The loyalists took their own initiative when David Ervine of the Progressive Unionist Party - which is linked to the Ulster Volunteer Force - appeared on a television programme with Martin McGuinness of Sinn Fein. This followed weekend statements from James Molyneaux, the Ulster Unionist leader, who made it clear he had no objection to the Government opening exploratory talks - that would involve civil servants and intelligence agencies - with Sinn Fein 'fairly soon'. Mr Ervine, interviewed on BBC television by David Frost, said: 'I think the British Government have got it about right at the moment, but a little injection of pace now would help, so that we don't leave a vacuum.'
These Unionist and loyalist attitudes clearly leave Mr Major, who has been under nationalist pressure to move the peace process along for some time, considerable room to manoeuvre. Sinn Fein president, Gerry Adams, who returned to Ireland at the weekend after a lengthy tour of the US and Canada, accused Mr Major of being 'hesistant, slow and reluctant', and of trying to slow the momentum for tactical reasons.
A similar view prevails in the Dublin government, though it is expressed in much more diplomatic language. Mr McGuinness, appearing on television with Mr Ervine, said he believed talks would take place in the next few weeks, saying that he would be willing to talk to Mr Ervine 'tomorrow morning'. Mr Ervine responded: 'Not tomorrow morning. We've got to move slowly. I certainly am keen at some time to represent my views to the nationalist people, but the atmosphere must be correct. Let's be careful whose agenda we're following here and take our time.'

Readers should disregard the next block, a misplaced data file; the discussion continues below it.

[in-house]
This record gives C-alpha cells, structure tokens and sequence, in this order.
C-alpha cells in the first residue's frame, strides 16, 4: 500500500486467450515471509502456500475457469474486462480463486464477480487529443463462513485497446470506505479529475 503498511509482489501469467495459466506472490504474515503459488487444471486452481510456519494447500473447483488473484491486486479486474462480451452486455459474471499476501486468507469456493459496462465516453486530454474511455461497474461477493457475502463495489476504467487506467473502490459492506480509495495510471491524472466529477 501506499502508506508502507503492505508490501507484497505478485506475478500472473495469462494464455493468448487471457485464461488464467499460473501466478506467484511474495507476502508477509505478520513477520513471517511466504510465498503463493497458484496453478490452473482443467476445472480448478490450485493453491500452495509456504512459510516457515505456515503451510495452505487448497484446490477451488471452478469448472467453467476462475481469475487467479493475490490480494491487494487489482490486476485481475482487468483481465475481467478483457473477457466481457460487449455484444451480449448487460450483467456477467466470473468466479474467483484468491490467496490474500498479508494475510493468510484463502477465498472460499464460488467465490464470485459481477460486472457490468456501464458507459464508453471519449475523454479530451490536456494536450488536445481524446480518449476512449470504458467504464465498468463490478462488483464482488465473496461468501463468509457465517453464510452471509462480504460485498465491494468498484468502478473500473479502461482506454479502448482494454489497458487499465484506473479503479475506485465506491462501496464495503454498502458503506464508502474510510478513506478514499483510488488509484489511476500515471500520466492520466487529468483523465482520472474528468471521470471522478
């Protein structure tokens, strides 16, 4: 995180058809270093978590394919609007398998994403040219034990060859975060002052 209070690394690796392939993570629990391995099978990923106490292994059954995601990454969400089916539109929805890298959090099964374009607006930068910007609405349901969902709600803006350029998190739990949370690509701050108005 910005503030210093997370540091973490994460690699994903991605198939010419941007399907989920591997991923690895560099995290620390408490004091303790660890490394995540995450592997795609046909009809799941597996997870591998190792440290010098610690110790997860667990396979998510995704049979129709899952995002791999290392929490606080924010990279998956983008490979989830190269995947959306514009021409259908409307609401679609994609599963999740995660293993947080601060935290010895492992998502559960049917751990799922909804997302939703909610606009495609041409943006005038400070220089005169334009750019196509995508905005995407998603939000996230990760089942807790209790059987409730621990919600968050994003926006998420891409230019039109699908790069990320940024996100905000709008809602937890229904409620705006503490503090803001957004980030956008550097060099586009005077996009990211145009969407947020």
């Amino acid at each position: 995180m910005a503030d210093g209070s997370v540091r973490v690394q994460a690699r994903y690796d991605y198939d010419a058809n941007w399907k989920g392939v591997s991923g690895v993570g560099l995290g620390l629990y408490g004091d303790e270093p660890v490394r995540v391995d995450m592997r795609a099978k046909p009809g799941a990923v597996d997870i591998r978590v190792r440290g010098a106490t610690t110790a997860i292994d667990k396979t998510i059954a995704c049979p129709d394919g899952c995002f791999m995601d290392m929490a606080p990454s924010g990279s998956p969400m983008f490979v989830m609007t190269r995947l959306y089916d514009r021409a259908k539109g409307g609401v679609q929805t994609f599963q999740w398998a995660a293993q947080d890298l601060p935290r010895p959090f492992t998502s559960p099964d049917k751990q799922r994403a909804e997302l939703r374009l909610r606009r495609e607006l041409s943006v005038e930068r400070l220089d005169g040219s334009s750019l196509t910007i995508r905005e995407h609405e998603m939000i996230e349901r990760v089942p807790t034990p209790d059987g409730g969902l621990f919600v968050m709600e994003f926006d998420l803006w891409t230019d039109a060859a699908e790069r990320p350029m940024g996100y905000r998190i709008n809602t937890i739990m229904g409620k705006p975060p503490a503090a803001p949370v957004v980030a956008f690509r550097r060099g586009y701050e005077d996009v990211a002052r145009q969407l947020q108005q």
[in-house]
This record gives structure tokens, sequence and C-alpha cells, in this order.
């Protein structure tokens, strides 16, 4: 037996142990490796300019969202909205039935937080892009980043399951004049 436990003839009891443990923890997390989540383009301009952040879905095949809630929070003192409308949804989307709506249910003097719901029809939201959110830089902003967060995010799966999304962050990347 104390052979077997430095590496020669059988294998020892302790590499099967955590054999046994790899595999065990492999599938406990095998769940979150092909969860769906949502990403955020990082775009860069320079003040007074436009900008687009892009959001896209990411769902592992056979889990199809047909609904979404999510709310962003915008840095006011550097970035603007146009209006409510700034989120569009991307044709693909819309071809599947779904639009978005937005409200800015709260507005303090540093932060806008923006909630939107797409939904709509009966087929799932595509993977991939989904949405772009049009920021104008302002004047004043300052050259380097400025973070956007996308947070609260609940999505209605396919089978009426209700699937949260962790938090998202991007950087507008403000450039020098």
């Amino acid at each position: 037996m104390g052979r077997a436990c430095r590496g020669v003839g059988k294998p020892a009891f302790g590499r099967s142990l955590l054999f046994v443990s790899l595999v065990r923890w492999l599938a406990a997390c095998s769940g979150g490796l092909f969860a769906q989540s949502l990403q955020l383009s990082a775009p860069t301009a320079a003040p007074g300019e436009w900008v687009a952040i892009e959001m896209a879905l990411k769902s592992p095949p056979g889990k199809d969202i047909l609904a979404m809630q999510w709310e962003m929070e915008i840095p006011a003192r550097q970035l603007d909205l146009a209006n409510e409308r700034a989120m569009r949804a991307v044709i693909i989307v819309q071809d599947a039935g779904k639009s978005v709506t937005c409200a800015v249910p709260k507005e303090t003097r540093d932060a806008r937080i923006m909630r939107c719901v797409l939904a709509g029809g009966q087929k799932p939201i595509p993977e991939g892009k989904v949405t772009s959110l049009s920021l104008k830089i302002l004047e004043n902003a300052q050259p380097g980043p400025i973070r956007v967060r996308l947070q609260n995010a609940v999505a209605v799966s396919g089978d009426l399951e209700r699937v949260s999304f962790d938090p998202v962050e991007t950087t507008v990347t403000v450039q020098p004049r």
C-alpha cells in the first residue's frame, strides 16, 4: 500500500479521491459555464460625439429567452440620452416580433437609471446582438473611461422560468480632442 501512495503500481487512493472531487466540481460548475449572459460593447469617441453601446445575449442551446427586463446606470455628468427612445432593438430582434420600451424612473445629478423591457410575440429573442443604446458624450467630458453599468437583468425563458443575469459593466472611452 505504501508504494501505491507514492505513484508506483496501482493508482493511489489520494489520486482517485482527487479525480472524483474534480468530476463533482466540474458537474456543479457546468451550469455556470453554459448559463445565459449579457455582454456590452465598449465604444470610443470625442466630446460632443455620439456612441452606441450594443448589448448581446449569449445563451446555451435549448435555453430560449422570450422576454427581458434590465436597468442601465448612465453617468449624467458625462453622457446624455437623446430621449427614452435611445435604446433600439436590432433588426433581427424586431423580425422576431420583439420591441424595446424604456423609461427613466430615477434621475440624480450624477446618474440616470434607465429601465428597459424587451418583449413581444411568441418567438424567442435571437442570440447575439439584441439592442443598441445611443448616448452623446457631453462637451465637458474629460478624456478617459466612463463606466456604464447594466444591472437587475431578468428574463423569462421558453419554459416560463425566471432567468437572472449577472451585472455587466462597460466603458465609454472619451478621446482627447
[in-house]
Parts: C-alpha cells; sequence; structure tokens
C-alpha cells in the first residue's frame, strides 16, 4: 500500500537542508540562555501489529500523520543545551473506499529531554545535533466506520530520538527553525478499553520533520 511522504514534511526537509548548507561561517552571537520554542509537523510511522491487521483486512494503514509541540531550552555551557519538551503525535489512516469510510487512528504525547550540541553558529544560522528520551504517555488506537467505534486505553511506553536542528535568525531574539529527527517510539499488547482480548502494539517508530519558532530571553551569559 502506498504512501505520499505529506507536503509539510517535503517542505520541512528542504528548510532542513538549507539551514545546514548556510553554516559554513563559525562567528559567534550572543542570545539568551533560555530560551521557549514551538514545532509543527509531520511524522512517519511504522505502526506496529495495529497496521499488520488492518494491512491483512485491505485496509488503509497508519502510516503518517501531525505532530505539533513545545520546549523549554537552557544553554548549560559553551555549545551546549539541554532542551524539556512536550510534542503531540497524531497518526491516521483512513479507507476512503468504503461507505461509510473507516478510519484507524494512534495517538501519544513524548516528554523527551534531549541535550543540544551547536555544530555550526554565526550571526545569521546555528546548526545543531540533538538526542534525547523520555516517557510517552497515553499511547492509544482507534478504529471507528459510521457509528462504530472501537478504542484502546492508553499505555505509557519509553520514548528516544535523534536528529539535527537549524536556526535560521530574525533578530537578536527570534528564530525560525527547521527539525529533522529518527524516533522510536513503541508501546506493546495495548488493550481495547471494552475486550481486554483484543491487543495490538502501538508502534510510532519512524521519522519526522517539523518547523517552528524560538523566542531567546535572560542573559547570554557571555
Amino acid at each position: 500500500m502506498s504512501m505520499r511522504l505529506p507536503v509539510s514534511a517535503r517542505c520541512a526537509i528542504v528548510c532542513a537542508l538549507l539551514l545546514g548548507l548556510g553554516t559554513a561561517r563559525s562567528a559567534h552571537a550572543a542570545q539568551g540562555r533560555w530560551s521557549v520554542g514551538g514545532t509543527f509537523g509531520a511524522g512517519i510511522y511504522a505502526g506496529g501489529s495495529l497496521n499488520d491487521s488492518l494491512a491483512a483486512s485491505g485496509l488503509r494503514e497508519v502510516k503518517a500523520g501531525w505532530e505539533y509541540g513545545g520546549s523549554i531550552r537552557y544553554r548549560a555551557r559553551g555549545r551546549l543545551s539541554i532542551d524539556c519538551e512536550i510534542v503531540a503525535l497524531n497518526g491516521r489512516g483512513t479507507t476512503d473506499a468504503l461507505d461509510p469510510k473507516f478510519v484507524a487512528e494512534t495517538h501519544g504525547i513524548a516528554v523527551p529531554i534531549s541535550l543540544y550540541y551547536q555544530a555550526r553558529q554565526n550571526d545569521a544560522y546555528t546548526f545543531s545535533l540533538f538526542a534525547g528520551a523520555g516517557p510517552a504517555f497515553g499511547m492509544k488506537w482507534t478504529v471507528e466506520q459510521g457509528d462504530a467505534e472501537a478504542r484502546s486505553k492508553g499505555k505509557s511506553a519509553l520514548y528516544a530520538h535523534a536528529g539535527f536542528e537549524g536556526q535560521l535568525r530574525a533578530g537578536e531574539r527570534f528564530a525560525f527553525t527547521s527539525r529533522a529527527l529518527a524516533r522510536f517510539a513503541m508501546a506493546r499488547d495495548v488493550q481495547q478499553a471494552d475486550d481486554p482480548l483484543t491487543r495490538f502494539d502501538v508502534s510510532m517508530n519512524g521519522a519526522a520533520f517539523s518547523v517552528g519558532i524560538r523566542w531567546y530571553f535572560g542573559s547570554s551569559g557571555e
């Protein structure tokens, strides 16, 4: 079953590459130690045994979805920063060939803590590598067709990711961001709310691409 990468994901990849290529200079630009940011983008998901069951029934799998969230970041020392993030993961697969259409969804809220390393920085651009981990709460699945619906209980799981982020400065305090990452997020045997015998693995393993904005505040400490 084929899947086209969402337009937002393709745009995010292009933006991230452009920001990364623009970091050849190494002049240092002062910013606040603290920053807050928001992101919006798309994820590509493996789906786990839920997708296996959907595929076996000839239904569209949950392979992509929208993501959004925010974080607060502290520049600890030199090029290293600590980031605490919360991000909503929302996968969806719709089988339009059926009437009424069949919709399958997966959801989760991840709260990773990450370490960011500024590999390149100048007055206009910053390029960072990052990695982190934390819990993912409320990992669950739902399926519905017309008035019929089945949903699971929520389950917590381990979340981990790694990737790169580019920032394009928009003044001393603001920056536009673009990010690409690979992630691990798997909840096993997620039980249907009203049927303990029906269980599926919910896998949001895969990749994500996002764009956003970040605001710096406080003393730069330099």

It has been widely reported that the Government will shortly announce that it is making a 'working assumption' that the IRA ceasefire is permanent.
With both the Conservative and Ulster Unionist party conferences out of the way, the Government is said to feel freer about making such a move. Mr Molyneaux's relationship with Mr Major, which has developed since it became clear the Government sought Unionist support in key Commons votes, has proved of great benefit to both parties.
Mr Molyneaux's party conference at the weekend warmly endorsed his performance. With Mr Molyneaux on hand to endorse movement in the process - though always at a slower pace than Dublin would prefer - Mr Major has been able to take steps with a greatly reduced risk of stirring a loyalist backlash.
But last week's loyalist ceasefire, and the striking new openness on the part of loyalist spokesmen, in any event means that the Protestant paramilitary groups have, at a stroke, stopped being a threat to the process and instead become an enthusiastic component of it.
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